But then on the basis that it took Hodgson’s hamstrung Baggies until the 87th minute to force a save from Sczczny, I suppose it would be a mistake to use such lame opposition as any sort of litmus test of the remedial work to shore up the Gunners leaky ship. Nevertheless, considering our defence has been the target for so much derision in recent months, it’s ironic that the biggest bone of contention now concerns the pleasing selection quandary at centre-back. You simply can’t leave a player with Vermaelen’s presence on the sidelines, but on current form, neither Koscielny or Mertesacher deserve to be dropped.

Evidence of the Gunners’ progress is reflected in a more relaxed mood on the terraces (or at least those which remain populated!). We’d have been threatening blue murder for our Brazilian full-back’s tendency to desert his defensive duties earlier in the season. But recent signs of some long-awaited durability and a renewed resolve have resulted in us being able to laugh off Koko the clown’s antics on our left flank, so long as Santos continues to compensate for his unorthodox impression of a full-back, with his attacking prowess.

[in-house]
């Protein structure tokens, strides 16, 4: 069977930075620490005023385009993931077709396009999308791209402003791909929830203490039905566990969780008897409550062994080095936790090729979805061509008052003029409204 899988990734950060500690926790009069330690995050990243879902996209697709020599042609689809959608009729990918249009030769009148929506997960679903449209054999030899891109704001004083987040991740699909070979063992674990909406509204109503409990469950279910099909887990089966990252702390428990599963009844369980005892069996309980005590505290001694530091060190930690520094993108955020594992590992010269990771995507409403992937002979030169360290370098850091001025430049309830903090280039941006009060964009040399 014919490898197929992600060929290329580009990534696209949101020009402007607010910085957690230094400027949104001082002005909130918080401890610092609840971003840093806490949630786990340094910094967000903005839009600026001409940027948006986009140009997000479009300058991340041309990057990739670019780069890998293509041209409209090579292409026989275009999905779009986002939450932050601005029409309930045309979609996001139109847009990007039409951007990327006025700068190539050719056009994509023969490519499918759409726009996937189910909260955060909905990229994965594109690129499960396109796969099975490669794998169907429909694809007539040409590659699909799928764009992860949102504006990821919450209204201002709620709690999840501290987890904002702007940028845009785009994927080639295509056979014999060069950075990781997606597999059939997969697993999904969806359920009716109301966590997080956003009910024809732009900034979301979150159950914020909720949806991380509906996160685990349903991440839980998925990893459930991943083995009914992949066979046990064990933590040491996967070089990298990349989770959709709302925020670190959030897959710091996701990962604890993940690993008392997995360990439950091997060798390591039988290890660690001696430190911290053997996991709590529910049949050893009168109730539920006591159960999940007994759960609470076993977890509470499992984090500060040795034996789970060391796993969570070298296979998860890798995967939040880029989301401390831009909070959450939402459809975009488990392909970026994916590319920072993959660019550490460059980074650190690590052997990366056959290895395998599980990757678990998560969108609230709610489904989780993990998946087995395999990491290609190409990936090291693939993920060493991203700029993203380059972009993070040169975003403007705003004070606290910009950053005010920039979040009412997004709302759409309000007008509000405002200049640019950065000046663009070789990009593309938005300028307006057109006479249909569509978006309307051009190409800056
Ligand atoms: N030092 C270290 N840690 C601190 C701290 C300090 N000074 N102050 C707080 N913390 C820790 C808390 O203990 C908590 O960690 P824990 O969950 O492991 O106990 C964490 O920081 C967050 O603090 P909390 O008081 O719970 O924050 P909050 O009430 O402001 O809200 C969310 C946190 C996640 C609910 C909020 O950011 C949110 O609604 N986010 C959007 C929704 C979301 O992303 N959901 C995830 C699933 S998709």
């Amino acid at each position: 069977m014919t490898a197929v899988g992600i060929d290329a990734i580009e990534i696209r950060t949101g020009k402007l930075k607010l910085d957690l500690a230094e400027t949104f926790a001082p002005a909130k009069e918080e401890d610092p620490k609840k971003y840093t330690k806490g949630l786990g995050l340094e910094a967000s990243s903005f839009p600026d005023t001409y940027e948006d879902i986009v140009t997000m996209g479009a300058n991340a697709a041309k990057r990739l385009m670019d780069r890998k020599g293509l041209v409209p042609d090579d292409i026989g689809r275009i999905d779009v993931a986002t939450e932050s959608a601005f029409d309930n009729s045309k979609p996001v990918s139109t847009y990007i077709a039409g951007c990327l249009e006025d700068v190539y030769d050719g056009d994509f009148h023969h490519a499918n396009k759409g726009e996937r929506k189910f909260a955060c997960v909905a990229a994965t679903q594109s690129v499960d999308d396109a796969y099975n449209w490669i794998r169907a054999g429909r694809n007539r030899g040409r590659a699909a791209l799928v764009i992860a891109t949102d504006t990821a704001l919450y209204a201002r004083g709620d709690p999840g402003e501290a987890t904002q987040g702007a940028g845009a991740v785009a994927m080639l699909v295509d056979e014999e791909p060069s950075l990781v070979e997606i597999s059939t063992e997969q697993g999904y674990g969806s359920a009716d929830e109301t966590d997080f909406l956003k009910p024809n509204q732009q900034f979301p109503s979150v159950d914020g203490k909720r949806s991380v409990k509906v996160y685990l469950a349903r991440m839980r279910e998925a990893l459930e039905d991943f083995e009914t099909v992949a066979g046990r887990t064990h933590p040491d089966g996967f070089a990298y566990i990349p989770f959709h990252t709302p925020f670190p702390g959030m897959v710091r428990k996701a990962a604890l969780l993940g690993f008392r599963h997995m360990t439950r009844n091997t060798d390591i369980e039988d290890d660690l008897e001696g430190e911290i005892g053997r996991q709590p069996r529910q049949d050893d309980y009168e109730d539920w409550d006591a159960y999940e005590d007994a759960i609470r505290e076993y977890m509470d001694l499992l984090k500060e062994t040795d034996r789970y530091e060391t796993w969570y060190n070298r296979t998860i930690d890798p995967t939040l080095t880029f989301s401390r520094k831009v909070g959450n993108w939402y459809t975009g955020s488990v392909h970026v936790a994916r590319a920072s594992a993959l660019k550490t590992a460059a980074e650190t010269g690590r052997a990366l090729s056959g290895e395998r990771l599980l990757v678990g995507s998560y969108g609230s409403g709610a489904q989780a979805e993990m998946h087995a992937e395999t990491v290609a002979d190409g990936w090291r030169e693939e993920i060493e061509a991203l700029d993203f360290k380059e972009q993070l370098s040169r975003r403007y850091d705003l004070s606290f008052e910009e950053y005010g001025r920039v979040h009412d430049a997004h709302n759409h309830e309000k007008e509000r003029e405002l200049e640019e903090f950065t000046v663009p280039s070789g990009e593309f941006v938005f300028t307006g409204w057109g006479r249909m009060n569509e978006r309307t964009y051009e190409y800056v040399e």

Perhaps Kieran Gibbs’ glass-like frame will have been strengthened sufficiently in a fortnight’s time and needless to say, (based on past experience) all such defensive dilemmas will have been resolved in the meantime, due to those who will doubtless end up crocked whilst playing for their respective countries. But while we Gooners spend the days ahead on our knees, praying for Van Persie to be kept out of harm’s way, whilst channel hopping as we endeavour to keep tabs on the fate of the remainder of our multi-cultural hotchpotch, in truth there’s only one encounter of any real import. Come on you Boys in Green!

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Monday 31 October 2011